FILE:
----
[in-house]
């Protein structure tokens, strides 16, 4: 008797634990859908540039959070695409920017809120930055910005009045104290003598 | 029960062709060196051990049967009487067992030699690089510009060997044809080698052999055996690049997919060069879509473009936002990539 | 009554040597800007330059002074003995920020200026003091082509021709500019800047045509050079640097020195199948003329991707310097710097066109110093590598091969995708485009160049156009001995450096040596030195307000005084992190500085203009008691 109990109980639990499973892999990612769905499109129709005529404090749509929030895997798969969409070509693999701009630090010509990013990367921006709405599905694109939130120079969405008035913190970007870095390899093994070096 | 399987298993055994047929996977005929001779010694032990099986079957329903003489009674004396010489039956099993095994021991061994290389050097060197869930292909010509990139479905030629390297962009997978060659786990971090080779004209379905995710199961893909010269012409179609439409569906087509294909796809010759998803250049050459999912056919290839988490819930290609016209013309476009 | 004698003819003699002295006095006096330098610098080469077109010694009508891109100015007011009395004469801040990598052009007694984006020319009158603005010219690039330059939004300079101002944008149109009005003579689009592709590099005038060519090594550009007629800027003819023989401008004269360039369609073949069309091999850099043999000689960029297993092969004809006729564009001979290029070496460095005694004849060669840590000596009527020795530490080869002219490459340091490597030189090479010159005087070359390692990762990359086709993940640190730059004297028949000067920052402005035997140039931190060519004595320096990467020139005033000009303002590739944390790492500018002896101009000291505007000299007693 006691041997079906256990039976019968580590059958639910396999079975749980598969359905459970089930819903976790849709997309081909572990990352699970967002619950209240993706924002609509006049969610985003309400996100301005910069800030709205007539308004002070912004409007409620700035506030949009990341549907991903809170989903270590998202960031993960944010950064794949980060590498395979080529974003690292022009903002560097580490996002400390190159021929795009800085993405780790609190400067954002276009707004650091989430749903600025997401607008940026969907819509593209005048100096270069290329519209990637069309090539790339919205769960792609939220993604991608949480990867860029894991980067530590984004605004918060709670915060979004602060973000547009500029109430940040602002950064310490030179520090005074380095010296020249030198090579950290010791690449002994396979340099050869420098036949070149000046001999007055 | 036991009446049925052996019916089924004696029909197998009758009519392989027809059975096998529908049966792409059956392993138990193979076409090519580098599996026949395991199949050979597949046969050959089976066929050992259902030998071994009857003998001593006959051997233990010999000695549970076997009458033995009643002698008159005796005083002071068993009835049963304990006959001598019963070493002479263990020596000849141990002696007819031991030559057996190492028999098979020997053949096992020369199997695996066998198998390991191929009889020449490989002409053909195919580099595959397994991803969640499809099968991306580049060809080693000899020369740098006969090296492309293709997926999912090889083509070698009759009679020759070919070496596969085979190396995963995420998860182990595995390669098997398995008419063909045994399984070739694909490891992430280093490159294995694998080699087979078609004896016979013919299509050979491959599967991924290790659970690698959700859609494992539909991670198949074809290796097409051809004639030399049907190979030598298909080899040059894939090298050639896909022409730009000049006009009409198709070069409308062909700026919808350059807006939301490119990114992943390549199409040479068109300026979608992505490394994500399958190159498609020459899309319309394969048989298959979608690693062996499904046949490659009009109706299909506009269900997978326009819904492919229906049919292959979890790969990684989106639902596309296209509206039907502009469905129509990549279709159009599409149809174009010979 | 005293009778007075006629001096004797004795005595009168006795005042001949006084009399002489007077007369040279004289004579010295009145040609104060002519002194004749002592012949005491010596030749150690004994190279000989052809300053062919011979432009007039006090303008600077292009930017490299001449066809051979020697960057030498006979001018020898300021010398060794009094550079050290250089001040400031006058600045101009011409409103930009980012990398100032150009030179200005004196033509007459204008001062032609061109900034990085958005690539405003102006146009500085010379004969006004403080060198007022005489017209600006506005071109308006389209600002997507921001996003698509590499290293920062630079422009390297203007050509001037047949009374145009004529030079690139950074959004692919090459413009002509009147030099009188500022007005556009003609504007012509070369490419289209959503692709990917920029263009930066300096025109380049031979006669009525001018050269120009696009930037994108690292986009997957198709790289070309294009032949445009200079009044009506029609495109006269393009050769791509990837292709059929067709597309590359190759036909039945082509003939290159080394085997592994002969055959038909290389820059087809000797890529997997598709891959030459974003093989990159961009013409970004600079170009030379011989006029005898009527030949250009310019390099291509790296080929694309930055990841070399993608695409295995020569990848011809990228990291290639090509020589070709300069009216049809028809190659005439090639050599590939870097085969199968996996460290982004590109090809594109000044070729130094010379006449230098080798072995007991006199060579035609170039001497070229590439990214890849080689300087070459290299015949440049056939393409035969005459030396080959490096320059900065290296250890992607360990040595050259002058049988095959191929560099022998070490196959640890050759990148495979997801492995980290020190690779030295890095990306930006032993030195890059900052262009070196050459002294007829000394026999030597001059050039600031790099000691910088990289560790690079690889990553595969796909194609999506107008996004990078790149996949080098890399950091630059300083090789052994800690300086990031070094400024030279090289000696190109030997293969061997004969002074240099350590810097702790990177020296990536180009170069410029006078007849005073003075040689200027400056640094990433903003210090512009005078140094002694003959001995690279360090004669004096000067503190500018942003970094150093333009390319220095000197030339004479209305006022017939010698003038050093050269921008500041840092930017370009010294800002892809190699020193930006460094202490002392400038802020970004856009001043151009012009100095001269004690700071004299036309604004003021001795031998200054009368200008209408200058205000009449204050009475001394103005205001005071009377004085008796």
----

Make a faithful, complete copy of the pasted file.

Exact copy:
[in-house]
């Protein structure tokens, strides 16, 4: 008797634990859908540039959070695409920017809120930055910005009045104290003598 | 029960062709060196051990049967009487067992030699690089510009060997044809080698052999055996690049997919060069879509473009936002990539 | 009554040597800007330059002074003995920020200026003091082509021709500019800047045509050079640097020195199948003329991707310097710097066109110093590598091969995708485009160049156009001995450096040596030195307000005084992190500085203009008691 109990109980639990499973892999990612769905499109129709005529404090749509929030895997798969969409070509693999701009630090010509990013990367921006709405599905694109939130120079969405008035913190970007870095390899093994070096 | 399987298993055994047929996977005929001779010694032990099986079957329903003489009674004396010489039956099993095994021991061994290389050097060197869930292909010509990139479905030629390297962009997978060659786990971090080779004209379905995710199961893909010269012409179609439409569906087509294909796809010759998803250049050459999912056919290839988490819930290609016209013309476009 | 004698003819003699002295006095006096330098610098080469077109010694009508891109100015007011009395004469801040990598052009007694984006020319009158603005010219690039330059939004300079101002944008149109009005003579689009592709590099005038060519090594550009007629800027003819023989401008004269360039369609073949069309091999850099043999000689960029297993092969004809006729564009001979290029070496460095005694004849060669840590000596009527020795530490080869002219490459340091490597030189090479010159005087070359390692990762990359086709993940640190730059004297028949000067920052402005035997140039931190060519004595320096990467020139005033000009303002590739944390790492500018002896101009000291505007000299007693 006691041997079906256990039976019968580590059958639910396999079975749980598969359905459970089930819903976790849709997309081909572990990352699970967002619950209240993706924002609509006049969610985003309400996100301005910069800030709205007539308004002070912004409007409620700035506030949009990341549907991903809170989903270590998202960031993960944010950064794949980060590498395979080529974003690292022009903002560097580490996002400390190159021929795009800085993405780790609190400067954002276009707004650091989430749903600025997401607008940026969907819509593209005048100096270069290329519209990637069309090539790339919205769960792609939220993604991608949480990867860029894991980067530590984004605004918060709670915060979004602060973000547009500029109430940040602002950064310490030179520090005074380095010296020249030198090579950290010791690449002994396979340099050869420098036949070149000046001999007055 | 036991009446049925052996019916089924004696029909197998009758009519392989027809059975096998529908049966792409059956392993138990193979076409090519580098599996026949395991199949050979597949046969050959089976066929050992259902030998071994009857003998001593006959051997233990010999000695549970076997009458033995009643002698008159005796005083002071068993009835049963304990006959001598019963070493002479263990020596000849141990002696007819031991030559057996190492028999098979020997053949096992020369199997695996066998198998390991191929009889020449490989002409053909195919580099595959397994991803969640499809099968991306580049060809080693000899020369740098006969090296492309293709997926999912090889083509070698009759009679020759070919070496596969085979190396995963995420998860182990595995390669098997398995008419063909045994399984070739694909490891992430280093490159294995694998080699087979078609004896016979013919299509050979491959599967991924290790659970690698959700859609494992539909991670198949074809290796097409051809004639030399049907190979030598298909080899040059894939090298050639896909022409730009000049006009009409198709070069409308062909700026919808350059807006939301490119990114992943390549199409040479068109300026979608992505490394994500399958190159498609020459899309319309394969048989298959979608690693062996499904046949490659009009109706299909506009269900997978326009819904492919229906049919292959979890790969990684989106639902596309296209509206039907502009469905129509990549279709159009599409149809174009010979 | 005293009778007075006629001096004797004795005595009168006795005042001949006084009399002489007077007369040279004289004579010295009145040609104060002519002194004749002592012949005491010596030749150690004994190279000989052809300053062919011979432009007039006090303008600077292009930017490299001449066809051979020697960057030498006979001018020898300021010398060794009094550079050290250089001040400031006058600045101009011409409103930009980012990398100032150009030179200005004196033509007459204008001062032609061109900034990085958005690539405003102006146009500085010379004969006004403080060198007022005489017209600006506005071109308006389209600002997507921001996003698509590499290293920062630079422009390297203007050509001037047949009374145009004529030079690139950074959004692919090459413009002509009147030099009188500022007005556009003609504007012509070369490419289209959503692709990917920029263009930066300096025109380049031979006669009525001018050269120009696009930037994108690292986009997957198709790289070309294009032949445009200079009044009506029609495109006269393009050769791509990837292709059929067709597309590359190759036909039945082509003939290159080394085997592994002969055959038909290389820059087809000797890529997997598709891959030459974003093989990159961009013409970004600079170009030379011989006029005898009527030949250009310019390099291509790296080929694309930055990841070399993608695409295995020569990848011809990228990291290639090509020589070709300069009216049809028809190659005439090639050599590939870097085969199968996996460290982004590109090809594109000044070729130094010379006449230098080798072995007991006199060579035609170039001497070229590439990214890849080689300087070459290299015949440049056939393409035969005459030396080959490096320059900065290296250890992607360990040595050259002058049988095959191929560099022998070490196959640890050759990148495979997801492995980290020190690779030295890095990306930006032993030195890059900052262009070196050459002294007829000394026999030597001059050039600031790099000691910088990289560790690079690889990553595969796909194609999506107008996004990078790149996949080098890399950091630059300083090789052994800690300086990031070094400024030279090289000696190109030997293969061997004969002074240099350590810097702790990177020296990536180009170069410029006078007849005073003075040689200027400056640094990433903003210090512009005078140094002694003959001995690279360090004669004096000067503190500018942003970094150093333009390319220095000197030339004479209305006022017939010698003038050093050269921008500041840092930017370009010294800002892809190699020193930006460094202490002392400038802020970004856009001043151009012009100095001269004690700071004299036309604004003021001795031998200054009368200008209408200058205000009449204050009475001394103005205001005071009377004085008796």